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Mourning: Hate, Fear, Heat, Need

16 Jul

“White people in this country will have quite enough to do in learning how to accept and love themselves and each other, and when they have achieved this – which will not be tomorrow and may very well be never – the Negro problem will no longer exist, for it will no longer be needed.”

James Baldwin, “The Fire Next Time”

As the country broils in disbelief and outrage of Zimmerman’s acquittal in the Trayvon Martin killing, as Paula Dean is vilified for her racial ‘slur’, I don’t think it’s as black and white as it seems.  Not our fear, hatred, dislike for others.  Or as Baldwin points out – ourselves.

Today is Tisha B’Av, the 9th of Av (month) and the commemoration of the destruction of the Temple(s) in Jerusalem.  A day of mourning for Jews, a day to mourn what was lost, to acknowledge the yearn for what will connect and complete our sense of home, safety, a nation.

Yet Jews who mourn and yearn as a people are engaged in discord (to put it mildly): between Orthodox (particularly Haredi) and the secular/non-religious Jews.  A rift over common beliefs shatters the thread of a shared religion.  Rather a shared religion with different beliefs on how to ‘believe’ in that religion.

Naively, I like to think we don’t all have to believe the same things in the same way.   Especially when it comes to religion (and for me how I practice being Jewish).  But human nature has disproved this fact over the entirety of our existence.

Excavated stones from the Western Wall in Israel from the Roman destruction of the Temple.  http://en.wikipedia.org/wiki/Tisha_B'Av

Excavated stones from the Western Wall in Israel from the Roman destruction of the Jerusalem Temple. http://en.wikipedia.org/wiki/Tisha_B’Av

In Baldwin’s quote:  substitute white and Negro for different groups, different people, and it can apply to any and all people across the world.

the fire next time

The cause for this hate, this distrust, this fear isn’t about the differences in others:  it’s about US learning to accept and like OURSELVES.

As a species we are filled with prejudice.  To kill that prejudice we need to discover what keeps it alive:  fear and insecurity.  

We’re instructed to grab out own oxygen mask before helping even our children in a plane ’emergency’.  It’s always a good reminder to take care of ourselves first.  To care for and about ourselves.

After all, we can’t like or accept anyone else until we like and accept ourselves.

Genocide and bullying are mankind’s perfection of predation. We need to remember: only YOU and I can prevent hate crimes.

FYI:  Tisha B’Av (a few) events over Jewish history from http://en.wikipedia.org/wiki/Tisha_B’Av:  and coincidence?  There are no coincidences:

  • The Jews were expelled from Spain on July 31, 1492 (Av 8-9, 5252 AM).[6]
  • On August 2, 1941, (Av 9, 5701 AM) SS commander Heinrich Himmler formally received approval from the Nazi Party for “The Final Solution”. Almost 50% of the Jews on the face of the earth were captured and killed at that time.
  • On the 9th of Av, 5702 (July 23, 1942), the mass deportation began of Jews from the Warsaw Ghetto, en route to Treblinka.
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Heart, Mind, and Sole: 3 Steps to 3D Luxurious Living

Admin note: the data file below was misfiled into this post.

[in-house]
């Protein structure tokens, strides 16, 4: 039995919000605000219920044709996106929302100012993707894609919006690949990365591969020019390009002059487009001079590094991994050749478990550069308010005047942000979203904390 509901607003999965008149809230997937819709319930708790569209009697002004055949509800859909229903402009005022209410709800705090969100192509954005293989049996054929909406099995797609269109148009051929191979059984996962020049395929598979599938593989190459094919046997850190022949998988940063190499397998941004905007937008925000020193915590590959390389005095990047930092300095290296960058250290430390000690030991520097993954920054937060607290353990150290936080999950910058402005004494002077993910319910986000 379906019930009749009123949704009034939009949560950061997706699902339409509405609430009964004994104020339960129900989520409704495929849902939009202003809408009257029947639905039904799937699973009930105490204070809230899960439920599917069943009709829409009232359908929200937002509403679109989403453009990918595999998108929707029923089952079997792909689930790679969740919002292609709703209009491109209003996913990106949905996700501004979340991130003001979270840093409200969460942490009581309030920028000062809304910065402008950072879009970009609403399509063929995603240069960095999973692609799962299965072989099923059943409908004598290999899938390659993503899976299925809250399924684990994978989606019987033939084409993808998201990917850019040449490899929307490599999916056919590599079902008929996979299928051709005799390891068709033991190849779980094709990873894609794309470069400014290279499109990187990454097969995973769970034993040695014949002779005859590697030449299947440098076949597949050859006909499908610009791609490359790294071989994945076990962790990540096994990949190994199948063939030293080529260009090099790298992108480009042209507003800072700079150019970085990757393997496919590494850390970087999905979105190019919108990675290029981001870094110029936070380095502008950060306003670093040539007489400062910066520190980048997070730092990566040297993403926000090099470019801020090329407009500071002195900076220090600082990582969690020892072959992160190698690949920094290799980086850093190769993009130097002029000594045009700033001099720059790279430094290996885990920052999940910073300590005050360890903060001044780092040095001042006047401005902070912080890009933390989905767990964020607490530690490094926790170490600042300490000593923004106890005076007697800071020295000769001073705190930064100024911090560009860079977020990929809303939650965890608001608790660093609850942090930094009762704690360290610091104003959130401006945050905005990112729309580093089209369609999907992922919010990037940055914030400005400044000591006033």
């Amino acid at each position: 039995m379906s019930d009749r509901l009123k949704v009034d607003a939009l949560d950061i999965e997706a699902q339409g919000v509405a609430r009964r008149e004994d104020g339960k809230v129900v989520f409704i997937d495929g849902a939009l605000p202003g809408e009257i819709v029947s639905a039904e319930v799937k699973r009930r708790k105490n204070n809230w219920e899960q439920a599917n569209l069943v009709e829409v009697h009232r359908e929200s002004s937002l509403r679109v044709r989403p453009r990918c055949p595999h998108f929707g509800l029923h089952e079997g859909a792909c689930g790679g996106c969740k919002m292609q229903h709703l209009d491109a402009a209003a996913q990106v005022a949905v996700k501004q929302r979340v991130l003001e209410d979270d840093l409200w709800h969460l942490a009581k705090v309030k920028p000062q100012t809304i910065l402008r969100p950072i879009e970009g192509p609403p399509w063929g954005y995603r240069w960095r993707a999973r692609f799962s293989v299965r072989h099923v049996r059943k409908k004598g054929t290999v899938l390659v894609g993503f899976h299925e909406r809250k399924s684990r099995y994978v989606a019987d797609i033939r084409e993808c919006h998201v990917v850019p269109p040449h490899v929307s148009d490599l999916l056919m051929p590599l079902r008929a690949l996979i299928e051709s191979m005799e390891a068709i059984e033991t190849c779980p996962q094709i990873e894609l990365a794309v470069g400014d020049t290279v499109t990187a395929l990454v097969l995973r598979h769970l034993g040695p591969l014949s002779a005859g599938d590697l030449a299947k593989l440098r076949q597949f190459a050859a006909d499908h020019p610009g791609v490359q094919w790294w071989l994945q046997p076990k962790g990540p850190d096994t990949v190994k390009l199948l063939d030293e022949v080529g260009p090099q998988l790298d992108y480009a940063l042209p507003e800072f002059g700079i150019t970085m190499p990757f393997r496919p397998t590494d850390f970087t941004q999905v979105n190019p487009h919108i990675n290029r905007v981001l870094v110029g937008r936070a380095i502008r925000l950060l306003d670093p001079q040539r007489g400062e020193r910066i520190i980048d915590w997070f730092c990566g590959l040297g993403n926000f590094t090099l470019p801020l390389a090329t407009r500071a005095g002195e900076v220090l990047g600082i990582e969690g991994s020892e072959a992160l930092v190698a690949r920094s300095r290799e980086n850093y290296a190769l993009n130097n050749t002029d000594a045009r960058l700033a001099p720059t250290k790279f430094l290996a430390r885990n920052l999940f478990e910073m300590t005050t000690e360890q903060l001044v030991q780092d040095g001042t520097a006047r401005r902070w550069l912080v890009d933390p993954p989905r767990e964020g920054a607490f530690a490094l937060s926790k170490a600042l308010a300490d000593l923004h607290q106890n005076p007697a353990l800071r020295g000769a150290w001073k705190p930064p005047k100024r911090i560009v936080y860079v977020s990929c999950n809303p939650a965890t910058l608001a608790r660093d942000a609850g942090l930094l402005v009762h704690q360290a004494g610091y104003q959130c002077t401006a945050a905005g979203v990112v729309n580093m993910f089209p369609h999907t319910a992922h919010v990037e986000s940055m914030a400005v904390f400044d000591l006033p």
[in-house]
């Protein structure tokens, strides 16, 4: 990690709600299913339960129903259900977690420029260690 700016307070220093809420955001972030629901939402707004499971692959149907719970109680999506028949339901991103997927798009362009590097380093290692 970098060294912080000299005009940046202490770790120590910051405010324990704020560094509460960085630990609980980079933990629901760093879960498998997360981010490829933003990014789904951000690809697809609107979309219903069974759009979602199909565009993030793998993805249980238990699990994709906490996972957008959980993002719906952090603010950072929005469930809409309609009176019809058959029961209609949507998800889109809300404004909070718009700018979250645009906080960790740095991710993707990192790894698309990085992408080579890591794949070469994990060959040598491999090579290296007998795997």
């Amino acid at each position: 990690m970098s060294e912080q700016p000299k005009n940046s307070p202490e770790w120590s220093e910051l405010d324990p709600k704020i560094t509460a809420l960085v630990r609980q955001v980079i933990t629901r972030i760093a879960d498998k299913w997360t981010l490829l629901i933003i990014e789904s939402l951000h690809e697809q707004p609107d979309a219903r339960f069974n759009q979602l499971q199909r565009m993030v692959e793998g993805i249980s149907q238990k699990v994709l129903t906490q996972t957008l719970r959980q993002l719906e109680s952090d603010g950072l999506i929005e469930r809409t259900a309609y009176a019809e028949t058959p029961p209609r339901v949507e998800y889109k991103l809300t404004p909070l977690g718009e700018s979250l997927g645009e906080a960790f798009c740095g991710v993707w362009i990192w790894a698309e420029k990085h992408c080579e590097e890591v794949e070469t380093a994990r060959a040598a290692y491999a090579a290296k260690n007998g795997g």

14 May

(this blog originally appeared on  http://www.blogher.com/three-steps-luxurious-living

How do you define luxury?

5 star vacation?  Cashmere?  Jimmy Choo’s?  For me it’s flea market jewelry.  Chances are, we all have something.  The question is:

Can you afford your defined luxury?

I know luxury is typically defined as an extravagance or indulgence.   Yet all this ‘stuff’, including a great pair of shoes, doesn’t add to happiness.  The thing is we may want luxury, and we need financial security.  Especially for the long term.

Gold:  fools or real?

Gold: fools or real?

Here’s a fact: 

Luxury is NOT about money.

Here’s another fact:

Size (of your paycheck) does NOT matter.

Hmm.  Maybe we just need to redefine luxury.  Imagine having all your needs met.  How does that feel?  Imagine this life as the ‘new normal’.    Your life filled with what is most important to you focuses on values.  This is luxury you can afford.

What's growing on your money tree these days?

What’s growing on your money tree these days?

Talking about money is personal – and uncomfortable.  But money is important for security and comfort.  It helps you be your best.  You have to believe you deserve that.

Current statistics about single women and finances show we are not at our best.  For starters, only 35% of single women have a retirement account.  And of those who do, 57% have less than $20,000 saved.  The ‘new normal’ means we learn to be financially independent regardless of where we are and our relationship status.

Is your financial relationship where you want it to be?

I’ve come up with 3 ways to view luxury for building a healthy financial relationship:

  • Heart luxury is all about quality relationships, including with money.
  • Mind luxury is using your skills and talents in work and play.
  • ‘Sole’ luxury is having only quality ‘stuff’ you can touch, feel, or walk in.
Luxury should keep your heart pumping!

Luxury should keep your heart pumping!

These 3 types of luxuries are meant to guide you personally, professionally and financially and lead you to action.

Grab a notebook and apply them in these 3 steps for luxurious living:

1.  Take inventory of your assets. 

  • Start with ‘sole’, and take stock of all your ‘stuff’, daunting as that may be.
  • For heart, make a list of the types of interactions you have with others.  Don’t list out names of people.
  • For mind, write out the types of actions and tasks you do regularly in your job and your life.

2.  Evaluate your ROI (Return on Investment)

Everything has a value or cost, not just ‘sole’ luxuries.